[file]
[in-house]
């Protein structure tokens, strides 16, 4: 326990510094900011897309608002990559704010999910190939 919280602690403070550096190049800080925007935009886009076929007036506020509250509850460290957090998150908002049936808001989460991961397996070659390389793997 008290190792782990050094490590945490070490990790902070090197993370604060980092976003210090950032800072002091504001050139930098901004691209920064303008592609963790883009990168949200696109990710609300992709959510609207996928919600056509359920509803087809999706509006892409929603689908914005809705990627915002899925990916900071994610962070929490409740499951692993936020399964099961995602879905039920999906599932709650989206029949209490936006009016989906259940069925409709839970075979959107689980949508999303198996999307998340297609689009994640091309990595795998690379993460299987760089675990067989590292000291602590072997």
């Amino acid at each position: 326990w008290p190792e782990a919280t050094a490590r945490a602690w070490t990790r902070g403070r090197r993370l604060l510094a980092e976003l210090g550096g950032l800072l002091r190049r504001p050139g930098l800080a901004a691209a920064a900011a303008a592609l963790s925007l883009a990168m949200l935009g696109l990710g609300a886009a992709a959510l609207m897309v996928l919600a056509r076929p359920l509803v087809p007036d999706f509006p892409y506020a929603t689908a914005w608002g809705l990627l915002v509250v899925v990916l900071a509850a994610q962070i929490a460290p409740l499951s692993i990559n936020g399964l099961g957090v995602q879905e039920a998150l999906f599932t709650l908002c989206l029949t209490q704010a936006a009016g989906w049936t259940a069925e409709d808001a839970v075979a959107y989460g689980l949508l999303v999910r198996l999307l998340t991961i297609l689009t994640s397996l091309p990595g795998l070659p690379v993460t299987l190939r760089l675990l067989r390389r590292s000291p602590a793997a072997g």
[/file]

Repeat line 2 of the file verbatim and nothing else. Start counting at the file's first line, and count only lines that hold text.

């Protein structure tokens, strides 16, 4: 326990510094900011897309608002990559704010999910190939 919280602690403070550096190049800080925007935009886009076929007036506020509250509850460290957090998150908002049936808001989460991961397996070659390389793997 008290190792782990050094490590945490070490990790902070090197993370604060980092976003210090950032800072002091504001050139930098901004691209920064303008592609963790883009990168949200696109990710609300992709959510609207996928919600056509359920509803087809999706509006892409929603689908914005809705990627915002899925990916900071994610962070929490409740499951692993936020399964099961995602879905039920999906599932709650989206029949209490936006009016989906259940069925409709839970075979959107689980949508999303198996999307998340297609689009994640091309990595795998690379993460299987760089675990067989590292000291602590072997």